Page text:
Consider a csv file:

a string,2/5/11 9:16am,1.0
a string,3/5/11 10:44pm,2.0
a string,4/22/11 12:07pm,3.0
a string,4/22/11 12:10pm,4.0
a string,4/29/11 11:59am,1.0
a string,5/2/11 1:41pm,2.0
a string,5/2/11 2:02pm,3.0
a string,5/2/11 2:56pm,4.0
a string,5/2/11 3:00pm,5.0
a string,5/2/14 3:02pm,6.0
a string,5/2/14 3:18pm,7.0

I can read this in, and reformat the date column into datetime format:

b['date']=pd.to_datetime(b['date'],format='%m/%d/%y %I:%M%p')

I have been trying to group the data by month. It seems like there should be an obvious way of accessing the month and grouping by that. But I can't seem to do it. Does anyone know how?

What I am currently trying is re-indexing by the date:


I can access the month like so:


However I can't seem to find a function to lump together by month.


Managed to do it:

b = pd.read_csv('b.dat')
b.index = pd.to_datetime(b['date'],format='%m/%d/%y %I:%M%p')
b.groupby(by=[b.index.month, b.index.year])


b.groupby(pd.Grouper(freq='M'))  # update for v0.21+
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  • 51
    I think the more pandonic ways are to either use resample (when it provides the functionality you need) or use a TimeGrouper: df.groupby(pd.TimeGrouper(freq='M')) – Karl D. Jun 6 '14 at 16:57
  • 10
    to get the result DataFrame sum or average, df.groupby(pd.TimeGrouper(freq='M')).sum() or df.groupby(pd.TimeGrouper(freq='M')).mean() – Alexandre Jan 28 '16 at 21:58
  • 9
    pd.TimeGrouper has been deprecated in favor of pd.Grouper, which is a bit more flexible but still takes freq and level arguments. – BallpointBen Dec 18 '18 at 1:18
  • the first method doesn't not appear to work. It gives the error, 'Series object has no attribute 'month'' for a Series created via to_datetime. – ely Sep 9 '19 at 20:36
  • 1
    @ely The answer implicitly relies on the lines in the original question where b is given an index after being read from CSV. Add b.index = pd.to_datetime(b['date'],format='%m/%d/%y %I:%M%p') after the line b = pd.read_csv('b.dat'). [I've edited the answer just now too.] – goodside Mar 5 at 18:09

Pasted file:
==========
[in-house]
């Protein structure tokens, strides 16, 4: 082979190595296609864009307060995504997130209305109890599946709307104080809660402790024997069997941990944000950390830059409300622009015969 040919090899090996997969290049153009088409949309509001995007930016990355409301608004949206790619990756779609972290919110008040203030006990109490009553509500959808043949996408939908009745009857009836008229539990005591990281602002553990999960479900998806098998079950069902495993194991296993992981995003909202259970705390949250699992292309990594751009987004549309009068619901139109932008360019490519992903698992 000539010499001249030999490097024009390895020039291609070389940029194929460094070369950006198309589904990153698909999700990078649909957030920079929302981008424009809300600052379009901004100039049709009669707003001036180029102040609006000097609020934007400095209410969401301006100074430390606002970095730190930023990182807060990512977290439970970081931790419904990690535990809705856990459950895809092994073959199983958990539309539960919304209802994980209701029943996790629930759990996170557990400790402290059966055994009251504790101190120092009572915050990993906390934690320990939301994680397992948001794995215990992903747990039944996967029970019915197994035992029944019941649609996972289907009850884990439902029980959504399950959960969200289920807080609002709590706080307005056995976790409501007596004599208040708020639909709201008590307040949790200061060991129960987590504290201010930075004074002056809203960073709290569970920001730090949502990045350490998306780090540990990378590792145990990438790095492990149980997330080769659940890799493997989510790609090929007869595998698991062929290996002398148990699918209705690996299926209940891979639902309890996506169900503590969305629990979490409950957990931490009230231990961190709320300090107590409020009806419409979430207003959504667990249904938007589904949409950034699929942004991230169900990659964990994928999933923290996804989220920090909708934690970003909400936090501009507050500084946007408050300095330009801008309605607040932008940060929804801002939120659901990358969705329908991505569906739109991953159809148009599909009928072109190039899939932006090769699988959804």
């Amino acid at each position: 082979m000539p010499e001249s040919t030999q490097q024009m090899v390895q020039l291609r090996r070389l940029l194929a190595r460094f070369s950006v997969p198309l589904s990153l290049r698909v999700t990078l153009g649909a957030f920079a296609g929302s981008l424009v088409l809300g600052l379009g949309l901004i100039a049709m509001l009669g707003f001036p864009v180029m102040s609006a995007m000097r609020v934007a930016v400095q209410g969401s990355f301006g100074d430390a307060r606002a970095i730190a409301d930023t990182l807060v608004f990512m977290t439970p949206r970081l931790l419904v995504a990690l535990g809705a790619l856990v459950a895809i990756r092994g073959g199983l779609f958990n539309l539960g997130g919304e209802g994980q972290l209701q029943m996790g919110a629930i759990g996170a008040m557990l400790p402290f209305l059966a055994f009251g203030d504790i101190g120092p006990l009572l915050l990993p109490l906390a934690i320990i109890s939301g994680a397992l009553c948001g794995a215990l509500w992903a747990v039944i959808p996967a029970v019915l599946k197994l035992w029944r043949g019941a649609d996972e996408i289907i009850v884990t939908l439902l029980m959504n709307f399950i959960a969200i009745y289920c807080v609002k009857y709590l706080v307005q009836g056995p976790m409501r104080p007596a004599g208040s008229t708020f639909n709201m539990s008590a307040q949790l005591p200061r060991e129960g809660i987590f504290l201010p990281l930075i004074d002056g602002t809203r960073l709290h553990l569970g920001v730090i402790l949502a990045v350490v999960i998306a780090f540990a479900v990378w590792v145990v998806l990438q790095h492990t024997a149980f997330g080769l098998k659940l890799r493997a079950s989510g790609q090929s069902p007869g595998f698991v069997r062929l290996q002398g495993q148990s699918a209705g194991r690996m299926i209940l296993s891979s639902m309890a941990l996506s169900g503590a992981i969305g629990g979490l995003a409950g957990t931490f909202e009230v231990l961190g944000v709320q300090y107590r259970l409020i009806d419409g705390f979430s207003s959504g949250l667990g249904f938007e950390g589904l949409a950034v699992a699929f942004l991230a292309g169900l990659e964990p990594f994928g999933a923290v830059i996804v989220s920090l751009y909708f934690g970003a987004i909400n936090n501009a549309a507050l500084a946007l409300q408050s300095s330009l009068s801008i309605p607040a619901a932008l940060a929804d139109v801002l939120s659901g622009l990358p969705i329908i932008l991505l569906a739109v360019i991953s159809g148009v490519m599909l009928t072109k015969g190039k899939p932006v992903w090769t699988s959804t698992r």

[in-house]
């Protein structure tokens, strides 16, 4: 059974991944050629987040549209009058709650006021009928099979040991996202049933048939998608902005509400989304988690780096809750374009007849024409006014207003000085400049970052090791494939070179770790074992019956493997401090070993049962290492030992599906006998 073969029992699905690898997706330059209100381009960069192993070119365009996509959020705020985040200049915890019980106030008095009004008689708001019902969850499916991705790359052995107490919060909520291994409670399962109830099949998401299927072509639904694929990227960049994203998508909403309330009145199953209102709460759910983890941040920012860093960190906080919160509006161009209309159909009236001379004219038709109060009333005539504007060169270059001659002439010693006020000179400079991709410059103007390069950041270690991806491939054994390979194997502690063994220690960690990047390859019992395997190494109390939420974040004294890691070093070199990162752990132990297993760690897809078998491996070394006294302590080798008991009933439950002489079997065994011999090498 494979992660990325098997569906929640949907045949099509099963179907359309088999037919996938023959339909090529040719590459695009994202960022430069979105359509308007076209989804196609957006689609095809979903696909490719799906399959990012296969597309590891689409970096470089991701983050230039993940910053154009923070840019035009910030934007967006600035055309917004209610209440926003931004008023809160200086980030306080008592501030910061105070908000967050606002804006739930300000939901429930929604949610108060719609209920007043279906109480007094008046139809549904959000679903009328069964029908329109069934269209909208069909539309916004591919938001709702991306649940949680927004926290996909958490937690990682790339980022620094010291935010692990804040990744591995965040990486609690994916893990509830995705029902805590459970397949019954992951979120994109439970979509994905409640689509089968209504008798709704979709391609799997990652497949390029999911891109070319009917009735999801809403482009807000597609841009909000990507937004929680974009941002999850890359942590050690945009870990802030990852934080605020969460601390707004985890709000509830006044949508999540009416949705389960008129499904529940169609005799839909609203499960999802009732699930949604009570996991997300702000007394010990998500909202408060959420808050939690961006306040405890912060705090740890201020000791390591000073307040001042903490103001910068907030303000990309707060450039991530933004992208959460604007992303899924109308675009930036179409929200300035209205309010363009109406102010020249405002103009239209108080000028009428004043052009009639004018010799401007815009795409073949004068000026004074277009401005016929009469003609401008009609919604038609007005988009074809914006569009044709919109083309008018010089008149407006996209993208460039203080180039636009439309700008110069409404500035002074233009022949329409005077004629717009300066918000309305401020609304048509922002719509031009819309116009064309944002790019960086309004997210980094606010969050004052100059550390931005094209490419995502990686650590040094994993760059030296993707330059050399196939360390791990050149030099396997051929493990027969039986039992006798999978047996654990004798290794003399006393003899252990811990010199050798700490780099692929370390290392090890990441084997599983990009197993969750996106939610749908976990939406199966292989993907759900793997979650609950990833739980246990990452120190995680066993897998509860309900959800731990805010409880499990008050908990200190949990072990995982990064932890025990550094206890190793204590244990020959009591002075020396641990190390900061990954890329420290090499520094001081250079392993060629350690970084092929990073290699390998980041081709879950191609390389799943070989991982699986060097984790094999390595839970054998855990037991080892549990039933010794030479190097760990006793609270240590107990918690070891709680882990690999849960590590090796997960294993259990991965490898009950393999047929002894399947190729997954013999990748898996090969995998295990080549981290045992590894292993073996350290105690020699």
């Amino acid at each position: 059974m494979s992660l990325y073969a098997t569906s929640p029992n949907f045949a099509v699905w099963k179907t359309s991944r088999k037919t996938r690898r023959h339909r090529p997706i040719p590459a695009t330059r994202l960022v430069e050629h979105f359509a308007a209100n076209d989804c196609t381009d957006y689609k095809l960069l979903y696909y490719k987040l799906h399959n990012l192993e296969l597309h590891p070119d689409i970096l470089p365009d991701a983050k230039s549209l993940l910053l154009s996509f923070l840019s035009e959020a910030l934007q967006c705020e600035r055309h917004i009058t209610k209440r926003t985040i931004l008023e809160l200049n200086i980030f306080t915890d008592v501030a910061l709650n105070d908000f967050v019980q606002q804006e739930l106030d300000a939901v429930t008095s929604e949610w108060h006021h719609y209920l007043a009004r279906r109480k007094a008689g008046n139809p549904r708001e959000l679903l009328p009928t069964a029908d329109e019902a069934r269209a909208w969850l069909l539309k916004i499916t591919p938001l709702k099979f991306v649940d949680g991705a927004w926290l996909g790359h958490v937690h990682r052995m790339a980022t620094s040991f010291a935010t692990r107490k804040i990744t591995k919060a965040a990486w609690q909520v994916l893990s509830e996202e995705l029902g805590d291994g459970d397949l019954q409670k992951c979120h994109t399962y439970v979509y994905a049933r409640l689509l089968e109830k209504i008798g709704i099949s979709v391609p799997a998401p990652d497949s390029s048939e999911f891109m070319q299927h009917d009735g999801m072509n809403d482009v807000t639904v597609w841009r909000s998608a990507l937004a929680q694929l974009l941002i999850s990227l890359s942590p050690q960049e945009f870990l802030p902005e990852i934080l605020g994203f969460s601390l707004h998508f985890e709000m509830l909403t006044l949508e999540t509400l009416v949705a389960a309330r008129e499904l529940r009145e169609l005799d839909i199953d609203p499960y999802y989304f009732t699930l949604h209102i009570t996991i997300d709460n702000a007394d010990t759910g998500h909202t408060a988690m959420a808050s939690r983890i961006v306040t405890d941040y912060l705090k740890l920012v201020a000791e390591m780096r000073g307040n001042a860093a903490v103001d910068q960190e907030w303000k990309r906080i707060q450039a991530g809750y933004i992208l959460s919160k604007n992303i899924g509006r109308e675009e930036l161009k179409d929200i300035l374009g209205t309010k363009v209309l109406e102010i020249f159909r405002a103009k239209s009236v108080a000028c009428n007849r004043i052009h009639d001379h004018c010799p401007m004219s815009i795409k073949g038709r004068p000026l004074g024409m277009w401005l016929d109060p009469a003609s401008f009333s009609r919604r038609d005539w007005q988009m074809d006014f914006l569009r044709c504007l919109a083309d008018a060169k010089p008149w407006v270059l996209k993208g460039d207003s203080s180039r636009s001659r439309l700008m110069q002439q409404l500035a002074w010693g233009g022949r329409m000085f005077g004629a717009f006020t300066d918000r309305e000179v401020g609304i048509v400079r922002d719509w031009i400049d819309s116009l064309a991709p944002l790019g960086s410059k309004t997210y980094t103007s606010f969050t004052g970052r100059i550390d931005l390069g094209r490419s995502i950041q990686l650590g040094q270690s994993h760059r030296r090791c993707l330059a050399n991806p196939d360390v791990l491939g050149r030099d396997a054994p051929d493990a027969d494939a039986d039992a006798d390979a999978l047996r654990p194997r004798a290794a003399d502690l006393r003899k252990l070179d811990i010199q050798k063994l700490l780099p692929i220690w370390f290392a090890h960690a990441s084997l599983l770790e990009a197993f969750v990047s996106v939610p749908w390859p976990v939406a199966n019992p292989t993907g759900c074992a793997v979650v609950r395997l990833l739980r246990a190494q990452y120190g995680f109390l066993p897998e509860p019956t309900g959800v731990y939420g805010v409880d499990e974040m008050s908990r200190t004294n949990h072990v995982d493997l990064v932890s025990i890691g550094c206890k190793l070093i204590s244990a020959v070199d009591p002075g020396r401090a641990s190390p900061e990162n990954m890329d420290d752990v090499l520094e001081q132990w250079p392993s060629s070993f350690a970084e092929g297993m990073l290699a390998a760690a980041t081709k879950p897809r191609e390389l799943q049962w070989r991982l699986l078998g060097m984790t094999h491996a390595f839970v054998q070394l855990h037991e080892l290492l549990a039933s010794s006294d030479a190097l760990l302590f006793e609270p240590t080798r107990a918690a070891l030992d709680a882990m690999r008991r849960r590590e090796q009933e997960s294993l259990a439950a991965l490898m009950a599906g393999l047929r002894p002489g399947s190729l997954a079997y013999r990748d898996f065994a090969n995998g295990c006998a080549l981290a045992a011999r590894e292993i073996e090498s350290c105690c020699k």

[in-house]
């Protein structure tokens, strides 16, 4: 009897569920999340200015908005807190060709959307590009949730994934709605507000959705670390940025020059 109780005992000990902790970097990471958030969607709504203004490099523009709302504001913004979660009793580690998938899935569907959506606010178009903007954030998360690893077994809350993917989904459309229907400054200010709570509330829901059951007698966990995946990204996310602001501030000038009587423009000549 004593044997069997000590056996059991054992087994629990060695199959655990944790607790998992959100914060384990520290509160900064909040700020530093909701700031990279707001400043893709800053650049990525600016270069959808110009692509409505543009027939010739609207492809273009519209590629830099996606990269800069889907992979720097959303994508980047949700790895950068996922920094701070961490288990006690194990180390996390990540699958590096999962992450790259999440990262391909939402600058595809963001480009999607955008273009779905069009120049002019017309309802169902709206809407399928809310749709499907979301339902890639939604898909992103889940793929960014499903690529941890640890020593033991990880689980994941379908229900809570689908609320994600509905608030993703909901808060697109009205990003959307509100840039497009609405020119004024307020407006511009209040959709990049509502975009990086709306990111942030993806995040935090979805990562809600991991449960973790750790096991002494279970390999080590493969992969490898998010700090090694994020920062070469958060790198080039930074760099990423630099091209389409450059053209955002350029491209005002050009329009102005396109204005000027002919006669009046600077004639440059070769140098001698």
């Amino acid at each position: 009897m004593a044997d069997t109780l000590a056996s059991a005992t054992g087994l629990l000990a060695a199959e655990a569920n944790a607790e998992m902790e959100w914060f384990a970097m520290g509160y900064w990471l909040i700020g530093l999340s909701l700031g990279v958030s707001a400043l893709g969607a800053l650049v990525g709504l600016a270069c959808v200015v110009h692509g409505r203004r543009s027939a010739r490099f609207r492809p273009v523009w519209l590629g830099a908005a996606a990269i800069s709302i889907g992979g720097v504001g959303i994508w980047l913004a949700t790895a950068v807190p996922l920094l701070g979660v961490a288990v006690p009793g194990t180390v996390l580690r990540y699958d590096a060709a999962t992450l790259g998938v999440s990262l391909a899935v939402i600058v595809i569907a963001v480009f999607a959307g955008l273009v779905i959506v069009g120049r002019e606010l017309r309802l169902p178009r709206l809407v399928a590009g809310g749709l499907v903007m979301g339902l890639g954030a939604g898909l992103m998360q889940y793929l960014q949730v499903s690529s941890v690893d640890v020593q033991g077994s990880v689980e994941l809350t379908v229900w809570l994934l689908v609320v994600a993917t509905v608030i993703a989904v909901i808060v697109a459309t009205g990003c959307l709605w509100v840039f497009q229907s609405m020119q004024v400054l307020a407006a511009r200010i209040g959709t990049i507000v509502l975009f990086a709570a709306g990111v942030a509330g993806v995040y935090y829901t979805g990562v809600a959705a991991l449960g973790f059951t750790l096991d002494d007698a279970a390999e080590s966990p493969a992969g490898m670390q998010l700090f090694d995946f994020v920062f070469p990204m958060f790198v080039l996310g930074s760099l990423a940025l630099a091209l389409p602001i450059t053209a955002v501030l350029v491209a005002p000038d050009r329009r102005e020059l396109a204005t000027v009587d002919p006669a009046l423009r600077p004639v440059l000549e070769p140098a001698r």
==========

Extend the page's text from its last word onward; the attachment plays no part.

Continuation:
(update: 2018)

Note that pd.Timegrouper is depreciated and will be removed. Use instead:

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  • 2
    Find the Grouper docs here and the frequency specifications (freq=...) here. Some examples are freq=D for days, freq=B for business days, freq=W for weeks or even freq=Q for quarters. – Kim Mar 25 at 12:09
  • I found it useful to use 'key' to avoid having to reindex the df, as follows: df.groupby(pd.Grouper(key='your_date_column', freq='M')) – Edward Oct 15 at 15:00

One solution which avoids MultiIndex is to create a new datetime column setting day = 1. Then group by this column. Trivial example below.

df = pd.DataFrame({'Date': pd.to_datetime(['2017-10-05', '2017-10-20']),
                   'Values': [5, 10]})

# normalize day to beginning of month
df['YearMonth'] = df['Date'] - pd.offsets.MonthBegin(1)

# two alternative methods
df['YearMonth'] = df['Date'] - pd.to_timedelta(df['Date'].dt.day-1, unit='D')
df['YearMonth'] = df['Date'].map(lambda dt: dt.replace(day=1))

g = df.groupby('YearMonth')

res = g['Values'].sum()

# YearMonth
# 2017-10-01    15
# Name: Values, dtype: int64

The subtle benefit of this solution is, unlike pd.Grouper, the grouper index is normalized to the beginning of each month rather than the end, and therefore you can easily extract groups via get_group:

some_group = g.get_group('2017-10-01')

Calculating the last day of October is slightly more cumbersome. pd.Grouper, as of v0.23, does support a convention parameter, but this is only applicable for a PeriodIndex grouper.

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Slightly alternative solution to @jpp's but outputting a YearMonth string:

df['YearMonth'] = pd.to_datetime(df['Date']).apply(lambda x: '{year}-{month}'.format(year=x.year, month=x.month))

res = df.groupby('YearMonth')['Values'].sum()
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